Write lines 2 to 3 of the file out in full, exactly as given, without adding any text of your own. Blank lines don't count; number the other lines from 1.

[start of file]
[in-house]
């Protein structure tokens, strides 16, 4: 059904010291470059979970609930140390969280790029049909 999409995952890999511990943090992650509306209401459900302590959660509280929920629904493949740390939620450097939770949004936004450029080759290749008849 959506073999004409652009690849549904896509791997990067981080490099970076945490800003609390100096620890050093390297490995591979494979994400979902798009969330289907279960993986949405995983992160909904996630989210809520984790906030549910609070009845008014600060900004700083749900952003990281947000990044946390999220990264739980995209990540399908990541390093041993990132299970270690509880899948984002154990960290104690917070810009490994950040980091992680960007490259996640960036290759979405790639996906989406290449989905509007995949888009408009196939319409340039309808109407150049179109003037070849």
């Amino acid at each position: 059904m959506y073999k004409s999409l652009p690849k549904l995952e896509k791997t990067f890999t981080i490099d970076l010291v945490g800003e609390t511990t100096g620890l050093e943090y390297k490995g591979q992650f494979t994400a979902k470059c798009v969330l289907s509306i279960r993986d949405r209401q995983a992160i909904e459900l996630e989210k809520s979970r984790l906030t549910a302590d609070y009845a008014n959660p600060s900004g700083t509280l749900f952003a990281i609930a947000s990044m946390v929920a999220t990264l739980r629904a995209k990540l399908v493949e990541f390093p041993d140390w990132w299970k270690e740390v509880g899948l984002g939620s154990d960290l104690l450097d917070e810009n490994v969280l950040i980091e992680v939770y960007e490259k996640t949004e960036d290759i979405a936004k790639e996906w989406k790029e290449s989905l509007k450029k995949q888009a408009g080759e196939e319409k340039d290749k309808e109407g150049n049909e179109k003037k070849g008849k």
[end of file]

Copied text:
């Protein structure tokens, strides 16, 4: 059904010291470059979970609930140390969280790029049909 999409995952890999511990943090992650509306209401459900302590959660509280929920629904493949740390939620450097939770949004936004450029080759290749008849 959506073999004409652009690849549904896509791997990067981080490099970076945490800003609390100096620890050093390297490995591979494979994400979902798009969330289907279960993986949405995983992160909904996630989210809520984790906030549910609070009845008014600060900004700083749900952003990281947000990044946390999220990264739980995209990540399908990541390093041993990132299970270690509880899948984002154990960290104690917070810009490994950040980091992680960007490259996640960036290759979405790639996906989406290449989905509007995949888009408009196939319409340039309808109407150049179109003037070849």
């Amino acid at each position: 059904m959506y073999k004409s999409l652009p690849k549904l995952e896509k791997t990067f890999t981080i490099d970076l010291v945490g800003e609390t511990t100096g620890l050093e943090y390297k490995g591979q992650f494979t994400a979902k470059c798009v969330l289907s509306i279960r993986d949405r209401q995983a992160i909904e459900l996630e989210k809520s979970r984790l906030t549910a302590d609070y009845a008014n959660p600060s900004g700083t509280l749900f952003a990281i609930a947000s990044m946390v929920a999220t990264l739980r629904a995209k990540l399908v493949e990541f390093p041993d140390w990132w299970k270690e740390v509880g899948l984002g939620s154990d960290l104690l450097d917070e810009n490994v969280l950040i980091e992680v939770y960007e490259k996640t949004e960036d290759i979405a936004k790639e996906w989406k790029e290449s989905l509007k450029k995949q888009a408009g080759e196939e319409k340039d290749k309808e109407g150049n049909e179109k003037k070849g008849k």